How do you get Bunavail?

Bunavail buccal film is the newest innovation in buprenorphine delivery for the maintenance treatment of opioid dependence. Learn how is Bunavail supplied and used here.

4
minute read

You can get Bunavail prescription from a licensed medical doctor, as the medical part of opioid addiction treatment. But, Bunavail promises best results when used as a part of a full recovery program and adequate social support.

Continue reading as we explain more about Bunavail buccal film dosages, supply, prescription, and maintenance treatment use. Plus, we answer all legitimate questions in the comments section below. We also welcome your feedback and will try to reply to all legitimate questions personally and promptly.

How is Bunavail supplied?

Bunavail (main ingredient buprenorphine) is a practical and discreet way of delivering buprenoprhine to the body. After you apply it to the inside of the cheek, it starts to dissolve, but doesn’t make speaking and swallowing difficult. It’s easy to apply and use, and patients have said it’s convenient, effective and has a pleasant taste. Bunavail is supplied as a yellow rectangular-shaped buccal film in three dosage strengths:

  • 2.1 mg/0.3 mg buprenorphine/naloxone
  • 4.2 mg/0.7 mg buprenorphine/naloxone
  • 6.3 mg/1 mg buprenorphine/naloxone

Who prescribes Bunavail?

Only qualified physicians who meet strict medical requirements are allowed to prescribe Bunavail to patients in addiction recovery. These are doctors who have been certified by and notified the Secretary of Health and Human Services that they will be prescribing Bunavail for the treatment of opioid dependence. The HHS has then assigned doctors with a unique identification number, which they have to include on every Bunavail prescription they give.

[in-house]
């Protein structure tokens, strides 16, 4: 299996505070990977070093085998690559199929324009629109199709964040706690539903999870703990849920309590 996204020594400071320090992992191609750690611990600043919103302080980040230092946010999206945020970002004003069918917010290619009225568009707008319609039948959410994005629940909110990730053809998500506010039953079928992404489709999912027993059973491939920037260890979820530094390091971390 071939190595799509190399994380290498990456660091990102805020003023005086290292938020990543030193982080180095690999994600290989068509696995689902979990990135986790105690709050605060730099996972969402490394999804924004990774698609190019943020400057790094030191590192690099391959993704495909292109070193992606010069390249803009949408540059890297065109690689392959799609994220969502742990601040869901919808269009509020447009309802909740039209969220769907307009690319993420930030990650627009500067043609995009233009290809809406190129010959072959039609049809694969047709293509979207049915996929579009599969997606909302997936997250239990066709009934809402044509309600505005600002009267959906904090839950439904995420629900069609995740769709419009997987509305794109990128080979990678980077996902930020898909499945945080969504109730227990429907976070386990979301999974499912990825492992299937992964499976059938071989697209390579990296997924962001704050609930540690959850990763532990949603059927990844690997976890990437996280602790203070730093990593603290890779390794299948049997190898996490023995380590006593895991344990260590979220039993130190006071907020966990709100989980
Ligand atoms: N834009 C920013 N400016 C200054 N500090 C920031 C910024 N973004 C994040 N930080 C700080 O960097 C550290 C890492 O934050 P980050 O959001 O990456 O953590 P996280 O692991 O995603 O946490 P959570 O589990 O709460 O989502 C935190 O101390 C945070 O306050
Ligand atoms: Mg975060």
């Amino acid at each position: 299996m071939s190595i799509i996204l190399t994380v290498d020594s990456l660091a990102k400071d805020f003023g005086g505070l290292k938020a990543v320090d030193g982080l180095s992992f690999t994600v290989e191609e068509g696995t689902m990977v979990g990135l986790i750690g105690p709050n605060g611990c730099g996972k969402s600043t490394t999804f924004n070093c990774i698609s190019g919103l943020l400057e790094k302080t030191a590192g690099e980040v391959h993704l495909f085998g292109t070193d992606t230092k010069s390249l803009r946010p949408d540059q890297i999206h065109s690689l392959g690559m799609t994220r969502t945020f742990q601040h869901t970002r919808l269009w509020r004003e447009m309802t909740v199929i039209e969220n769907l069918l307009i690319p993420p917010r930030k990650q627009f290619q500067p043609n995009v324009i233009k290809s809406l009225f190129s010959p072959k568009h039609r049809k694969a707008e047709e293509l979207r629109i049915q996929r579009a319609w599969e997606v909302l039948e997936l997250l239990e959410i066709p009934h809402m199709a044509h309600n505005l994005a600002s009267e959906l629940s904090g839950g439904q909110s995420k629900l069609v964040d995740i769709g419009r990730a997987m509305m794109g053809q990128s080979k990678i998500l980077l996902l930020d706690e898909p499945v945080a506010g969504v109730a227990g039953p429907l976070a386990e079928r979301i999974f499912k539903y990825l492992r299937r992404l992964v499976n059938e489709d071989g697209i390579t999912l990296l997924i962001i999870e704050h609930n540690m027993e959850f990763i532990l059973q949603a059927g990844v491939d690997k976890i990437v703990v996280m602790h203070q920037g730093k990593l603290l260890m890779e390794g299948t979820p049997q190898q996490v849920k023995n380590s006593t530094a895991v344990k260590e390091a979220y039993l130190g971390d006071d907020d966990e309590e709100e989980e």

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How do you take Bunavail?

Scientists used latest innovations in the design of Bunavail buccal film. Actually, it’s the first medication for opioid dependence treatment that is taken by applying it to the inside of the cheek. It is important that your buccal mucosa is wet (you can use your saliva or water) before applying Bunavail. It should stick easily and start dissolving as the buprenorphine in Bunavail is absorbed through the inside of the cheek and into the bloodstream. Prescription use of Bunavail is overseen and limited by the Drug Addiction Treatment Act (DATA).

Before you get Bunavail: Doctor-Patient information

The positive sides of using Bunavail include the fact that it’s easy and discreet to use, the film stays in place, you are able to talk and swallow normally while it dissolves, and plus it has a pleasant citrus taste. Still, there are some general guidelines that you doctor will inform you about before initiating Bunavail treatment. Some of these guidelines include:

1. Always take it as prescribed. Patients should always take Bunavail as instructed by their prescribing doctor, once a day generally in the morning. You should not change the amount of Bunavail you take or the frequency of dosing unless your doctor advises you to do so.

2. Don’t change the amount or frequency of use on your own. Taking any medication other than prescribed is considered abuse of that substance. Your doctor will probably point out that you should only take Bunavail one time a day, and never more often that prescribed.

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3. Never alter the mode of administration. Your doctor should show you how to correctly use Bunavail. The buccal film should not be cut, torn, chewed, swallowed, or injected. Injecting Bunavail can lead to adverse withdrawal symptoms including cramps, vomiting, diarrhea, anxiety, insomnia, cravings, life-threatening infections and other serious problems.